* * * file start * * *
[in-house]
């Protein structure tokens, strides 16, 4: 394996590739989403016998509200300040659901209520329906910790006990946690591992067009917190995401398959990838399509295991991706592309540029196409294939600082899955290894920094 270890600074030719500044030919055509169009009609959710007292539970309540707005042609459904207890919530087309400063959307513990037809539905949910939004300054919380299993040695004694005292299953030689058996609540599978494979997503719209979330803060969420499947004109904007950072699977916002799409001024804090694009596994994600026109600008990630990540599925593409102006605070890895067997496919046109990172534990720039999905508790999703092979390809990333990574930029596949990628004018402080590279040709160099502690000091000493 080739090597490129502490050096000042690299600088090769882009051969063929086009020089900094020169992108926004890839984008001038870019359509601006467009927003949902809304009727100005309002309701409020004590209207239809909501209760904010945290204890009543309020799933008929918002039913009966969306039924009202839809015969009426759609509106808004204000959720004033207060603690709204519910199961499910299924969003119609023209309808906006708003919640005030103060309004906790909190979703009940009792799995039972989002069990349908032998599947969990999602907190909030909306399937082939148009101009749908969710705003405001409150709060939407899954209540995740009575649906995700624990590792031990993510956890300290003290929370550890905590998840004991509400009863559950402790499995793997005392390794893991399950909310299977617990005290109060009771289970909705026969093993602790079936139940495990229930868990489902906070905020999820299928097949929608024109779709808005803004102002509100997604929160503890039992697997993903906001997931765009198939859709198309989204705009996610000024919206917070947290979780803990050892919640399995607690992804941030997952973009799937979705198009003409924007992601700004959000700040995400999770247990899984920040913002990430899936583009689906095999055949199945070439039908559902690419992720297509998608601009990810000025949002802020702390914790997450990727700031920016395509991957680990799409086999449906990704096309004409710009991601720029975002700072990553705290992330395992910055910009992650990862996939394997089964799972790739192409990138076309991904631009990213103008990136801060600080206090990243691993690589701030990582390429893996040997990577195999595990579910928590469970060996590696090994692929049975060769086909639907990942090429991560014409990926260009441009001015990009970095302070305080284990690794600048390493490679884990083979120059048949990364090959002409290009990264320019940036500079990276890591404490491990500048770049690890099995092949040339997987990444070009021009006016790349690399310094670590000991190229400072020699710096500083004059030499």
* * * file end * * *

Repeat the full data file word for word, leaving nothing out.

[in-house]
């Protein structure tokens, strides 16, 4: 394996590739989403016998509200300040659901209520329906910790006990946690591992067009917190995401398959990838399509295991991706592309540029196409294939600082899955290894920094 270890600074030719500044030919055509169009009609959710007292539970309540707005042609459904207890919530087309400063959307513990037809539905949910939004300054919380299993040695004694005292299953030689058996609540599978494979997503719209979330803060969420499947004109904007950072699977916002799409001024804090694009596994994600026109600008990630990540599925593409102006605070890895067997496919046109990172534990720039999905508790999703092979390809990333990574930029596949990628004018402080590279040709160099502690000091000493 080739090597490129502490050096000042690299600088090769882009051969063929086009020089900094020169992108926004890839984008001038870019359509601006467009927003949902809304009727100005309002309701409020004590209207239809909501209760904010945290204890009543309020799933008929918002039913009966969306039924009202839809015969009426759609509106808004204000959720004033207060603690709204519910199961499910299924969003119609023209309808906006708003919640005030103060309004906790909190979703009940009792799995039972989002069990349908032998599947969990999602907190909030909306399937082939148009101009749908969710705003405001409150709060939407899954209540995740009575649906995700624990590792031990993510956890300290003290929370550890905590998840004991509400009863559950402790499995793997005392390794893991399950909310299977617990005290109060009771289970909705026969093993602790079936139940495990229930868990489902906070905020999820299928097949929608024109779709808005803004102002509100997604929160503890039992697997993903906001997931765009198939859709198309989204705009996610000024919206917070947290979780803990050892919640399995607690992804941030997952973009799937979705198009003409924007992601700004959000700040995400999770247990899984920040913002990430899936583009689906095999055949199945070439039908559902690419992720297509998608601009990810000025949002802020702390914790997450990727700031920016395509991957680990799409086999449906990704096309004409710009991601720029975002700072990553705290992330395992910055910009992650990862996939394997089964799972790739192409990138076309991904631009990213103008990136801060600080206090990243691993690589701030990582390429893996040997990577195999595990579910928590469970060996590696090994692929049975060769086909639907990942090429991560014409990926260009441009001015990009970095302070305080284990690794600048390493490679884990083979120059048949990364090959002409290009990264320019940036500079990276890591404490491990500048770049690890099995092949040339997987990444070009021009006016790349690399310094670590000991190229400072020699710096500083004059030499």